Examining the relationships between motor coordination, self-regulation, and endurance exercise performance in preschool-aged children


Children with developmental coordination disorder (DCD) have reduced fitness, executive functioning (EF), and self-regulation compared to typically developing (TD) children; however, the impact this has on endurance performance has yet to be examined. The purpose of this study was to determine the influence of self-regulation and EF on endurance performance in children with motor coordination difficulties. Self-regulation and EF were assessed using the internalizing and externalizing subscales of the Child Behaviour Checklist completed by the person most knowledgeable of the child. Motor coordination was assessed using the Movement Assessment Battery for Children, Second Edition (MABC-2). Endurance performance was assessed by a maximal treadmill test using the Bruce protocol. ANOVAs were used to compare differences between children at risk for DCD (rDCD; scoring at or below the 16th percentile on the MABC-2) and TD children, while controlling for age and sex. Mediation analyses were performed while also controlling for age and sex. Of the total sample (n=559, Mage=4.9 ± 0.6 years), 270 (n=178 boys) children were classified as rDCD. Children with rDCD were found to have lower endurance performance (p<0.001), and greater internalizing (p<0.001) and externalizing (p <0.001) self-regulatory problems. The relationship between rDCD and endurance performance was mediated by internalizing problems (95% CI = -5.19, -0.53), but not externalizing problems (95% CI = -4.71, 0.31). Given the motor difficulties experienced among children with DCD, these findings highlight non-physical self-regulatory training as a possible technique to improve endurance exercise performance and EF in children with motor coordination difficulties.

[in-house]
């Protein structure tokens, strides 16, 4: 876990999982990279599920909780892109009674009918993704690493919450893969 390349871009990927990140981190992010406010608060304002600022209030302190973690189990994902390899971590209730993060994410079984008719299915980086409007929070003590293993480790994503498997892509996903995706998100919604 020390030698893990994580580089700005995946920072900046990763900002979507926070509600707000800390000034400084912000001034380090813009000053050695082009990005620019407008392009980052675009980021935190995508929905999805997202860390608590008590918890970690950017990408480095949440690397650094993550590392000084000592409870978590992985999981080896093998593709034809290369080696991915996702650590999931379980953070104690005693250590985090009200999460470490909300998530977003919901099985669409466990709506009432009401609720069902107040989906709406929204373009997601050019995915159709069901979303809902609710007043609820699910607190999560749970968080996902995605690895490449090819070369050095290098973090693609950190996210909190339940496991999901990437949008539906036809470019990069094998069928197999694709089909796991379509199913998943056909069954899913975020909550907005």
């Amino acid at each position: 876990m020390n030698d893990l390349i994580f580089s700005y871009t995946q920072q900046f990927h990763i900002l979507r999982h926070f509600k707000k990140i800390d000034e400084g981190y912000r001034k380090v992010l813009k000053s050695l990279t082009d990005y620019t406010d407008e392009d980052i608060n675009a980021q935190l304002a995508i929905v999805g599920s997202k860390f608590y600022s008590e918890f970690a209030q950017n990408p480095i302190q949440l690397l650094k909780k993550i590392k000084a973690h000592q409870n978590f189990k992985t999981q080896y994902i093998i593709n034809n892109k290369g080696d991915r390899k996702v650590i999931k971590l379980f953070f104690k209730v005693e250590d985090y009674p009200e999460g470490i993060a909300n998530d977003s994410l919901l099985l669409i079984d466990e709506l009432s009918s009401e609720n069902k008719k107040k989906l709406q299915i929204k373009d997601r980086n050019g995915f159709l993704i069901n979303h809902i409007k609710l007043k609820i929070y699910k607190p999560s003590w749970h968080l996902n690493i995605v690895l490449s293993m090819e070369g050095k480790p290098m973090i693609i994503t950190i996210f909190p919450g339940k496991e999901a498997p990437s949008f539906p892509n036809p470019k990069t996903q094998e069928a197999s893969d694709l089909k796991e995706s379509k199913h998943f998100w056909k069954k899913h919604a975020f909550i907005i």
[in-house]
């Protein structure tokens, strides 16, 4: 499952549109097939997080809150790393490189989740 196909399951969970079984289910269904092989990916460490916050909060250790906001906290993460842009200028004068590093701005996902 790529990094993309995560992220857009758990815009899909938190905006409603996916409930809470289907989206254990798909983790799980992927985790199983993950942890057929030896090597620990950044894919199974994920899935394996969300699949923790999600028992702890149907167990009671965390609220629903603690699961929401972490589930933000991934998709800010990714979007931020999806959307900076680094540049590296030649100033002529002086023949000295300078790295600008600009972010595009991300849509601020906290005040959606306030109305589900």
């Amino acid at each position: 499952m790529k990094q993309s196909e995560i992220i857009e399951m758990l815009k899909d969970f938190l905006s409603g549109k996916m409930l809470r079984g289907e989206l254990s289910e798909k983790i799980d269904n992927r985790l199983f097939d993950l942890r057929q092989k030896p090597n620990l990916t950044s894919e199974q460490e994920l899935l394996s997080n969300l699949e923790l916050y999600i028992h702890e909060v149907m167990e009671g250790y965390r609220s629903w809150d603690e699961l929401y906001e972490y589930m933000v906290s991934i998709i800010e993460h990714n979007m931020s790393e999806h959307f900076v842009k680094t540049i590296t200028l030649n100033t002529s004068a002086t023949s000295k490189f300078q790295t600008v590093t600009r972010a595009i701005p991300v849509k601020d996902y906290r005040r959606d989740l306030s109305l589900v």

Acknowledgments: We would like to acknowledge the Canadian Institute for Health Research for funding the CATCH project.